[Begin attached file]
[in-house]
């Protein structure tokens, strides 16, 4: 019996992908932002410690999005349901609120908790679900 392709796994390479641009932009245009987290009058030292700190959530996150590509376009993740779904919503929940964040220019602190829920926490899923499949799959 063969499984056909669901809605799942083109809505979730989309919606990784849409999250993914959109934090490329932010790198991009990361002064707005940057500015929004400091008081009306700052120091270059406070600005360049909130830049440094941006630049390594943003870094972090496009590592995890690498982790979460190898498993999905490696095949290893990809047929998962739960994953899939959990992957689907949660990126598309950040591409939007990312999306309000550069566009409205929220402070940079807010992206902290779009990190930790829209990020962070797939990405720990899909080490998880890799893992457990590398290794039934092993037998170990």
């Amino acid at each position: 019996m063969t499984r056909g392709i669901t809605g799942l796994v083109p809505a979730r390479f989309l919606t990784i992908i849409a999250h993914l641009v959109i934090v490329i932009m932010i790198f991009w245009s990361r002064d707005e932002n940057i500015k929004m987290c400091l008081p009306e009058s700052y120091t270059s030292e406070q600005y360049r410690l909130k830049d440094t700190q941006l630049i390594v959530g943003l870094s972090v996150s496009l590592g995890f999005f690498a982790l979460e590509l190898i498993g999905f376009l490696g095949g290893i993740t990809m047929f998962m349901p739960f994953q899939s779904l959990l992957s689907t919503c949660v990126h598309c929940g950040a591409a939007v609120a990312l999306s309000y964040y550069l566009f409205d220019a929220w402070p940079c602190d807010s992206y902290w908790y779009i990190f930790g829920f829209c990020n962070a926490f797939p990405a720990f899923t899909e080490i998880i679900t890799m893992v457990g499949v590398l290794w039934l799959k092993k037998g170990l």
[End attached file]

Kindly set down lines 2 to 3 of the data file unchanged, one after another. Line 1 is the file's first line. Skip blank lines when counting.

């Protein structure tokens, strides 16, 4: 019996992908932002410690999005349901609120908790679900 392709796994390479641009932009245009987290009058030292700190959530996150590509376009993740779904919503929940964040220019602190829920926490899923499949799959 063969499984056909669901809605799942083109809505979730989309919606990784849409999250993914959109934090490329932010790198991009990361002064707005940057500015929004400091008081009306700052120091270059406070600005360049909130830049440094941006630049390594943003870094972090496009590592995890690498982790979460190898498993999905490696095949290893990809047929998962739960994953899939959990992957689907949660990126598309950040591409939007990312999306309000550069566009409205929220402070940079807010992206902290779009990190930790829209990020962070797939990405720990899909080490998880890799893992457990590398290794039934092993037998170990």
């Amino acid at each position: 019996m063969t499984r056909g392709i669901t809605g799942l796994v083109p809505a979730r390479f989309l919606t990784i992908i849409a999250h993914l641009v959109i934090v490329i932009m932010i790198f991009w245009s990361r002064d707005e932002n940057i500015k929004m987290c400091l008081p009306e009058s700052y120091t270059s030292e406070q600005y360049r410690l909130k830049d440094t700190q941006l630049i390594v959530g943003l870094s972090v996150s496009l590592g995890f999005f690498a982790l979460e590509l190898i498993g999905f376009l490696g095949g290893i993740t990809m047929f998962m349901p739960f994953q899939s779904l959990l992957s689907t919503c949660v990126h598309c929940g950040a591409a939007v609120a990312l999306s309000y964040y550069l566009f409205d220019a929220w402070p940079c602190d807010s992206y902290w908790y779009i990190f930790g829920f829209c990020n962070a926490f797939p990405a720990f899923t899909e080490i998880i679900t890799m893992v457990g499949v590398l290794w039934l799959k092993k037998g170990l």